Darren rejects the idea that Christianity and Indigenous spirituality are at odds with each other. “There’s a foundation among Indigenous people that there’s a Creator. As soon as we identify that, we can draw links to the Bible and our own understanding of God as the Creator. So that’s a good starting point that tells us there are things in common [between a biblical and Indigenous worldview]. And then you go through different aspects of an Indigenous person’s way of life and their values—the things they hold dear—to respect and honour, relationships and so on, obedience to lore and what place lore has in society.”

That doesn’t mean that everything fits. “There are aspects, like in all cultures, where there are elements that don’t align with Christianity or the Bible.” However, he says “we have more in common than what divides us”.

Darren says acknowledgment of God and a Creator has been part of Indigenous culture since before the First Fleet and before the Bible. “It shows that God was aligned with people all around the world, Indigenous people of every country.” 

Even the presence of evil in the world, Darren says, aligns the biblical and Indigenous worldview. 

“There’s also an element of fear and evil that is present in our stories. So, it’s no different to when we look at the Scriptures where we see people’s actions who go against God’s will. We see things that take place in our own communities that go against God’s will so there are many things that align.” 

rest and country

Another concept that Darren finds resonates with Indigenous Christians is the Sabbath.  

“The Sabbath is a key thing for Adventists; rest and balance plays a big part in what we [Indigenous Australians] do. Like families that are on country today that still hunt and live off animals and plants and things like that. They understand the concept of balance, know when to [harvest] and when to refrain. So, keeping things in balance is a big part of life as we know it. Sabbath was given to us for that purpose; to keep us in balance so we’re not overworked, we’re not run down or worn out. But certainly, resting and knowing that there’s a higher power and that God will provide. Waiting on God—and when it’s His time—is something that fits easily with our mob.”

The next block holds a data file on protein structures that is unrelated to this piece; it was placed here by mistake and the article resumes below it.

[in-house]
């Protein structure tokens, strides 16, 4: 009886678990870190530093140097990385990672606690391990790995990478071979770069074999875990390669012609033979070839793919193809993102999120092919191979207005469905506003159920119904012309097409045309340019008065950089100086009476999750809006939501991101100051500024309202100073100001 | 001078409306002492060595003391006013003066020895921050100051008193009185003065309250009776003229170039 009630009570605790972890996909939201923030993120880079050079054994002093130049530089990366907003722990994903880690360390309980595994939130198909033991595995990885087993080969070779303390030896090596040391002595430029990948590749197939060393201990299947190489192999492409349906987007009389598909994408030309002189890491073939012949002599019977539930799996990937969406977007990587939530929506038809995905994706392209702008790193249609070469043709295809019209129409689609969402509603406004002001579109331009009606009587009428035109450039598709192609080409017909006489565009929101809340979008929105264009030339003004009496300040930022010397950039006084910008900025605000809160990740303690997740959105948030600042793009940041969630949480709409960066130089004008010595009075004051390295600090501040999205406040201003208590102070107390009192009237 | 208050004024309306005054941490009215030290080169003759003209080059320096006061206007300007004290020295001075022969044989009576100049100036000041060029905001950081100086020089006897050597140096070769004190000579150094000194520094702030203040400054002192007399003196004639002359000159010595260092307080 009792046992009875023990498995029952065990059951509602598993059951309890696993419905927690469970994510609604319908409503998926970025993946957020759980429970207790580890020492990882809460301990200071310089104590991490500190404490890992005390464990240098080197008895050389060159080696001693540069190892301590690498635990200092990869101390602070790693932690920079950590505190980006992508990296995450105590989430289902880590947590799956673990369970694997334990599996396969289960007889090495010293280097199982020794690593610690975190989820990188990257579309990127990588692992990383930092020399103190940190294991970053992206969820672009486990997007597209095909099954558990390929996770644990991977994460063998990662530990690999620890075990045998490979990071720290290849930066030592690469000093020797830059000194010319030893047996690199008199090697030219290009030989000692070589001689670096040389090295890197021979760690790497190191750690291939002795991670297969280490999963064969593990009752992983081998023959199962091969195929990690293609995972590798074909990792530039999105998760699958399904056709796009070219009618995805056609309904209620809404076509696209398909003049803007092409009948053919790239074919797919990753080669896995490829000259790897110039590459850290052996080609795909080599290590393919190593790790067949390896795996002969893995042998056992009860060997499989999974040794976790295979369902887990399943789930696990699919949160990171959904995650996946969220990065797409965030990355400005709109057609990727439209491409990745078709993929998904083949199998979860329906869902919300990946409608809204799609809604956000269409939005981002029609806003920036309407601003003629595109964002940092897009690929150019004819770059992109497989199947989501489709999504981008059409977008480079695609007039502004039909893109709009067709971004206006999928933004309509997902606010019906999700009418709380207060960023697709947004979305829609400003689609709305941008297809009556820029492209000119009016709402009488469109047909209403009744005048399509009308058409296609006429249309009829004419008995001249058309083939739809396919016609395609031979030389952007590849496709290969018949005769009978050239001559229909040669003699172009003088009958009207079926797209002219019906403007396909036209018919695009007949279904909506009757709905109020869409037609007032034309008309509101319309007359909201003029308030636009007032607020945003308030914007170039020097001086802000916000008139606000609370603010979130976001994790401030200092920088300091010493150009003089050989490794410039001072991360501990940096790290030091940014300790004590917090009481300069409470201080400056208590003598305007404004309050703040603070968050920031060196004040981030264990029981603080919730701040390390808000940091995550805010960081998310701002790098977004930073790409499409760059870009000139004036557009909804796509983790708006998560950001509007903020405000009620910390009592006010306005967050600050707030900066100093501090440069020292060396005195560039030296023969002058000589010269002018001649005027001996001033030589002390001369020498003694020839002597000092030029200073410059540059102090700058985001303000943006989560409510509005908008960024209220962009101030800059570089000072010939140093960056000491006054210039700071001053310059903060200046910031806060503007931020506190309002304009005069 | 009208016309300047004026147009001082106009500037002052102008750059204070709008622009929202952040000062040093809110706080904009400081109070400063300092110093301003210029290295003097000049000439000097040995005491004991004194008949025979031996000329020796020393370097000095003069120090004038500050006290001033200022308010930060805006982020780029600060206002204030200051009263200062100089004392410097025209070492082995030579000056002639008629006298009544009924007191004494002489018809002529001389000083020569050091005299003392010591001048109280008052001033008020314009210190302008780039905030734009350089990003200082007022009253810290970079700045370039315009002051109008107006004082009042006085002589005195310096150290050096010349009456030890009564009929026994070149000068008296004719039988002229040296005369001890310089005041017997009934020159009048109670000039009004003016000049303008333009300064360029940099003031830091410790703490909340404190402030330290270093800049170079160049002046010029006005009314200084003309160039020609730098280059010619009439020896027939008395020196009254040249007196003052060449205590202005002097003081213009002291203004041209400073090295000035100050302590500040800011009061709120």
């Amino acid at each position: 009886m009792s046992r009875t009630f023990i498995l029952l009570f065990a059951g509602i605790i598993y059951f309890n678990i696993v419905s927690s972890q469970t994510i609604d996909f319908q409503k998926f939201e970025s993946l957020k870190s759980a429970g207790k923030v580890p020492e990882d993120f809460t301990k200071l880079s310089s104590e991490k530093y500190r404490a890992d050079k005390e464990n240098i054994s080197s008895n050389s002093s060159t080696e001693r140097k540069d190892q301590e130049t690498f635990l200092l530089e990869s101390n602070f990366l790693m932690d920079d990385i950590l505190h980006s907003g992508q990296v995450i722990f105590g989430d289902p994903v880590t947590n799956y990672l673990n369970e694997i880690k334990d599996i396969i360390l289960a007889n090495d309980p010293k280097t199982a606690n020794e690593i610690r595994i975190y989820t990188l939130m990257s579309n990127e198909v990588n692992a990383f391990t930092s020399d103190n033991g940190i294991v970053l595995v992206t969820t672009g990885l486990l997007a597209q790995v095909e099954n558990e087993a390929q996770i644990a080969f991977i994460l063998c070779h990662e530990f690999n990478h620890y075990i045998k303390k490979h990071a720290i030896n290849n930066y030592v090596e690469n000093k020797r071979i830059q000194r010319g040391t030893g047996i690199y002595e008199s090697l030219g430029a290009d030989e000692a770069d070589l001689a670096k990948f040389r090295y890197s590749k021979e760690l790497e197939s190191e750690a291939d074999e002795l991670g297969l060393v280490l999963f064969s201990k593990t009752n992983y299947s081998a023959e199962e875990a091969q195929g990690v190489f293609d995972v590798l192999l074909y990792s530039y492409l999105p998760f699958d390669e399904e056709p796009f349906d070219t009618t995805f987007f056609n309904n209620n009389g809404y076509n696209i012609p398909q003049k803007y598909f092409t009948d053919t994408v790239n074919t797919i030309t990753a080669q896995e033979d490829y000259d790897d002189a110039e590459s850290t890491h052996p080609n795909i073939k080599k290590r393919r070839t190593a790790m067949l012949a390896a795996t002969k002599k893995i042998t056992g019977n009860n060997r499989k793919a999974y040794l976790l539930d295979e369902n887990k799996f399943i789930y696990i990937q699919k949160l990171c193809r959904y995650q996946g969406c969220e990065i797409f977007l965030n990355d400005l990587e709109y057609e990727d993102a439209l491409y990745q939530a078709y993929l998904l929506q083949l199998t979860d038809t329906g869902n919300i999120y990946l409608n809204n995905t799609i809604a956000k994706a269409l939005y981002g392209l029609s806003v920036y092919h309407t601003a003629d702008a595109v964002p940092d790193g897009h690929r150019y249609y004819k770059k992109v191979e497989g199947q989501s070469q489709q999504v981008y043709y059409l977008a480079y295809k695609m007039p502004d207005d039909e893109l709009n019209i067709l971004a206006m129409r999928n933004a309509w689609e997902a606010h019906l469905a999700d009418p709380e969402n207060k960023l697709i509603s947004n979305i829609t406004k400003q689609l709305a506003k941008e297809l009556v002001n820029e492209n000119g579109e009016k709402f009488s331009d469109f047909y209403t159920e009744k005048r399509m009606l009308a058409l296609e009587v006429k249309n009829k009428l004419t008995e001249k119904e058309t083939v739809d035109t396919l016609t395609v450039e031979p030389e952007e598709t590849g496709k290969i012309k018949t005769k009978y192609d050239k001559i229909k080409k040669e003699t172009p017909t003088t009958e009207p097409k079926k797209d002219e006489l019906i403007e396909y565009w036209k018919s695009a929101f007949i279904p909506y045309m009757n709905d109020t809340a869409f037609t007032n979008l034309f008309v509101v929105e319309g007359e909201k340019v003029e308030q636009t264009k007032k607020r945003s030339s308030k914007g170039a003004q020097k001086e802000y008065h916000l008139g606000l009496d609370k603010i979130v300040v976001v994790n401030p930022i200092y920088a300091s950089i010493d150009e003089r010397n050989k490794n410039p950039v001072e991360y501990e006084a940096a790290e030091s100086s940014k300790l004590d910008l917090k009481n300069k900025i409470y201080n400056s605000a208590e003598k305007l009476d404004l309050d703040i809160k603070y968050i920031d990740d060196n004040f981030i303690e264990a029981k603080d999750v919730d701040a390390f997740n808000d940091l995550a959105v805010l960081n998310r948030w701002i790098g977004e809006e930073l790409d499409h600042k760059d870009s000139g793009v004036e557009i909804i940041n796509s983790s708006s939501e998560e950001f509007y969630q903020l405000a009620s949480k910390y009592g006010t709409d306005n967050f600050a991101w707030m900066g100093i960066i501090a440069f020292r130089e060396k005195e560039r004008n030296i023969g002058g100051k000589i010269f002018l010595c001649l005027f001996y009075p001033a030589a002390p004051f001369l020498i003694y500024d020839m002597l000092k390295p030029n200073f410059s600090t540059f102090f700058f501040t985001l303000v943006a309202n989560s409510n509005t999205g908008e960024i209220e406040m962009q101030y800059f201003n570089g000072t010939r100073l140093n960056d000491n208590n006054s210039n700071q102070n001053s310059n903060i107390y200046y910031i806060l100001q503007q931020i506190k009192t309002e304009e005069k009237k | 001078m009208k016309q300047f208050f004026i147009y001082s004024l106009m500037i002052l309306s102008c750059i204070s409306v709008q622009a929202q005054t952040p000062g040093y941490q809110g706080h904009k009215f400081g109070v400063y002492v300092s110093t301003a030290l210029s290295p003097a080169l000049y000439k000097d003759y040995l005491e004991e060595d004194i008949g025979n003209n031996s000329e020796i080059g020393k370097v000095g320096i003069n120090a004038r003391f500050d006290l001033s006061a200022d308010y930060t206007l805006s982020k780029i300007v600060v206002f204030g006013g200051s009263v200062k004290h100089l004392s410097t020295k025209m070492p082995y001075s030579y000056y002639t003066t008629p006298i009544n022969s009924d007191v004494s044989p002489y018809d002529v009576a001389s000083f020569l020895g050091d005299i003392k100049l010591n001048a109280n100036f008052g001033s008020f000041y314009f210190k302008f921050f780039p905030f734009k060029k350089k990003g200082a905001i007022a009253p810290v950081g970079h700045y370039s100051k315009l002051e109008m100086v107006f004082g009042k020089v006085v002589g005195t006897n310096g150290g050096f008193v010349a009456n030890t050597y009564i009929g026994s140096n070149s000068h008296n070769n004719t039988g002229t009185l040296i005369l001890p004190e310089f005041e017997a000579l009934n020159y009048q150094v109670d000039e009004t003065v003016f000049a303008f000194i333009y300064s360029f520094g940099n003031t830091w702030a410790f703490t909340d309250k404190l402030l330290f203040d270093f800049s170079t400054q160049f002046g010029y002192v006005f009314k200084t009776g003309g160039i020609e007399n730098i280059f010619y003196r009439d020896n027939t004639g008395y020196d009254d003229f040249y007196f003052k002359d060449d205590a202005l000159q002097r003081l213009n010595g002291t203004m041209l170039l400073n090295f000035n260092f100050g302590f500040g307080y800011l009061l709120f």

That expectation that God will work in the human experience, Darren sees as a strength of Aboriginal and Torres Strait Islanders. 

“There’s a tendency to simply rely on God. I see that in a lot of our Indigenous cultures, where [it is] easy to do. And yet in our Western lives, we struggle with that. Even as an Aboriginal person living in the city—when we face some sort of hardship or something is going on around us—no matter how simple it could be, whether it’s lost keys or can’t find something in the house—sometimes prayer is the last thing that we’ll come to. But for our folks out there, that’s the first thing they do.

“It’s something that is just built-in—that you can go to God, the Creator, God who knows everything, God who is always present—no matter the circumstances.”

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According to Darren, one of the biggest issues Indigenous people face is acceptance of their culture in the wider community. He says most Australians could tell you how to say hello in Japanese: konnichiwa—a greeting from a country that is half the world away. Yet most couldn’t tell you the name of the Indigenous tribe from the area they live in, let alone how to use a greeting in their language. 

“I think one of the things we need to do is simply have more awareness and understand that we’ve got a shared history—so that we can have a shared future.  

“Even if you’re reading this and don’t have Christian values, everyone has a desire to have a healthy and happy community. And that is really all about coming together and sharing and talking and looking at ways on how we can have that for the future.

“Our [Indigenous] community values are to work together, to hold relationships in high regard. And that means having community, having a sense of togetherness and unity. 

“It’s about connecting people—people to stories and then ultimately stories that lead to God and our faith and things that make us better people.” 

To connect with Darren and ATSIM, head to <atsim.org.au>